The beneficial ownership of legal entities and arrangements and other property is transferred to children or other family members to hide assets. Thus, the designated person avoids scrutiny from regulated industries and the competent authorities.

Use of real Estate to hold value and benefit from wealth.

There has been a significant increase in the use of real estate as a vehicle to hold Russian wealth. Some of these investments and purchases could be indicative of sanctions evasion activity.

Use of complex ownership structures to avoid identification.

This implicates the use of shell companies or other legal entities and arrangements to avoid detection, or even a combination of legal entities and legal arrangements such as trusts to ensure they remain undetected.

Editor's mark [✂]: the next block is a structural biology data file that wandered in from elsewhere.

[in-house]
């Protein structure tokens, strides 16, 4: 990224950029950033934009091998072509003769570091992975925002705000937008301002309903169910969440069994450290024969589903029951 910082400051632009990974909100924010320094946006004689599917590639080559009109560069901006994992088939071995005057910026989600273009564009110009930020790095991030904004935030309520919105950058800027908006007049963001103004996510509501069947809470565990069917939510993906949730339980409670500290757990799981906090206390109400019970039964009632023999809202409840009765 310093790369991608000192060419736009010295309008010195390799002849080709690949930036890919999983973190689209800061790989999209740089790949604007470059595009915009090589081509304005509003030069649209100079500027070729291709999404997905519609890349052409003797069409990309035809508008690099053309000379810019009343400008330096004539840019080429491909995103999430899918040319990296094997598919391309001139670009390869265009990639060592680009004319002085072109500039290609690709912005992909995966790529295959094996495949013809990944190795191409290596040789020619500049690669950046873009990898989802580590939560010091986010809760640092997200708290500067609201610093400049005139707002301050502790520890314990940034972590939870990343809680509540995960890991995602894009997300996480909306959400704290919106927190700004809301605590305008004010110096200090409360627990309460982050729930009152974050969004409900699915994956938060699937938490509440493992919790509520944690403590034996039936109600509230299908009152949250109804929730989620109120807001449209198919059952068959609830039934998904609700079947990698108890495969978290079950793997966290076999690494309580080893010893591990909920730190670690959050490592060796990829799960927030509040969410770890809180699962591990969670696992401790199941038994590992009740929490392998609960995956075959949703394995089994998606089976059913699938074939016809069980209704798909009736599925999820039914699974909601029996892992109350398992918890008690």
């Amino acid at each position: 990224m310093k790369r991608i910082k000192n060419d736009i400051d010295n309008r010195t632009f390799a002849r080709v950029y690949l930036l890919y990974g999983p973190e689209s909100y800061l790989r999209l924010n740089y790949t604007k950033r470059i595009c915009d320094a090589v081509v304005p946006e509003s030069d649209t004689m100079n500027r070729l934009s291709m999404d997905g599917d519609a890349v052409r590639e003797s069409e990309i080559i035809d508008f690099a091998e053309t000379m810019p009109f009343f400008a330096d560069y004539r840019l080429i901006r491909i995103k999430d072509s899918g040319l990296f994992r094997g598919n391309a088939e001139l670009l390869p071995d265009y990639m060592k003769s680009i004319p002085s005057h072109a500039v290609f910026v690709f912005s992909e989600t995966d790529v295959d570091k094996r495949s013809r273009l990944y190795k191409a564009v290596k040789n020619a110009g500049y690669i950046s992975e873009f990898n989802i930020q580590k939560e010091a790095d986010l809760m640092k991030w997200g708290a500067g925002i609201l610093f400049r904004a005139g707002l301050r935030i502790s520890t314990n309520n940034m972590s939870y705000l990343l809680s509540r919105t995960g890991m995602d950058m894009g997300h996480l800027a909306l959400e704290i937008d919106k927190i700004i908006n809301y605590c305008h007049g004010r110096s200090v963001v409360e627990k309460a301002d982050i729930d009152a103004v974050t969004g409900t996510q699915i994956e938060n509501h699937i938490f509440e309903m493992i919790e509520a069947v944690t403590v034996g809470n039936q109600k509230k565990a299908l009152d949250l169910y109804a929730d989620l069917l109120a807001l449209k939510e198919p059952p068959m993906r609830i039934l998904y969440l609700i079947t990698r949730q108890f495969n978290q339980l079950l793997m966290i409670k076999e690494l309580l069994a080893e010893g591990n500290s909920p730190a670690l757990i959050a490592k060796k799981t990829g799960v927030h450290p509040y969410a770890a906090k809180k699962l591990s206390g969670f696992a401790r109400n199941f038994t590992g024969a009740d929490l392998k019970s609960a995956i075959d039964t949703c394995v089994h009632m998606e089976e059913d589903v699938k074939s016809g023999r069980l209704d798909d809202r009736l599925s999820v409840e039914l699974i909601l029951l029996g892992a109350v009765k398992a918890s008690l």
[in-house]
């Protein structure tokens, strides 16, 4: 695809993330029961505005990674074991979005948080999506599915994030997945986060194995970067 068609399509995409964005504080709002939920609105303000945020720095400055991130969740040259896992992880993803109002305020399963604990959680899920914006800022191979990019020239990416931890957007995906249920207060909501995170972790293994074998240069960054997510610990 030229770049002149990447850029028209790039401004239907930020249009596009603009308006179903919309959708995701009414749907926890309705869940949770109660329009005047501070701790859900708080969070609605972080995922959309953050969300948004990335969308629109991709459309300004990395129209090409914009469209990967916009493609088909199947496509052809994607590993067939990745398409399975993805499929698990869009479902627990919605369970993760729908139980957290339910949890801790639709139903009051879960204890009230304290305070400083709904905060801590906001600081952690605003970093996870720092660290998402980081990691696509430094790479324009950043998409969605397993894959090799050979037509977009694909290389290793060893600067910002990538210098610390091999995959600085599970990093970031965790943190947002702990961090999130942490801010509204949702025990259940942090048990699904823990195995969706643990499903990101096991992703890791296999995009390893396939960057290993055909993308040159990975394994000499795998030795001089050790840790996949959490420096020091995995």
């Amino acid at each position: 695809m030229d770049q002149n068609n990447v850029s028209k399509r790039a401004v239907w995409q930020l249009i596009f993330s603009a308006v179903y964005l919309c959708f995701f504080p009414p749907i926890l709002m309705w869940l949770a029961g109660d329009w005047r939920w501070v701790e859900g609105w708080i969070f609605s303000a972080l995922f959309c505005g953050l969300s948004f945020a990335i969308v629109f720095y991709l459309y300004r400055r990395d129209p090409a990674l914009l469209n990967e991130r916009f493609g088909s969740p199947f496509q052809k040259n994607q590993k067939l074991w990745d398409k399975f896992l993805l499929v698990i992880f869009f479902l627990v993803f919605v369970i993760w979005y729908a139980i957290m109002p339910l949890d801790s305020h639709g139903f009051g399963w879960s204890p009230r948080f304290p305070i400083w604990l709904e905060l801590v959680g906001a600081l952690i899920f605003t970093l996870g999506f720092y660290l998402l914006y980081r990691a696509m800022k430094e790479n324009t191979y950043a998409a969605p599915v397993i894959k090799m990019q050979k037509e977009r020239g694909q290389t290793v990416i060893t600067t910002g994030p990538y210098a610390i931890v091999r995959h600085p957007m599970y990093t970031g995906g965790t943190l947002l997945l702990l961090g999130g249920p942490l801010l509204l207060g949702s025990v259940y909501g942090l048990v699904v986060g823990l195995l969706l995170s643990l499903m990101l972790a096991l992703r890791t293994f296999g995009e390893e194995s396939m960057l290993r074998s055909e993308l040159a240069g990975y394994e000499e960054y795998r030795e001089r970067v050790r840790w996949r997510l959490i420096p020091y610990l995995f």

Use of enablers to avoid involvement and leverage expertise.

Sanctioned Russian individuals and entities may attempt to avoid direct participation in sanctions evasion activity by utilizing certain persons in key professions, including those that frequently interact with the international financial system. These enablers may leverage their ability to open bank accounts, send and receive money, and create corporate structures—among other functions—to, directly and indirectly, aid sanctioned persons’ evasion efforts.

Use of third-party jurisdictions and false trade information to facilitate sensitive goods shipment to Russia.

While the E.U. restrictive measures deprive the Russian regime of revenue and prevent access to sensitive goods—including dual-use goods —to support Russia’s military-industrial complex, some Russian end-users continue to seek—and, in some cases, gain—access to sensitive goods.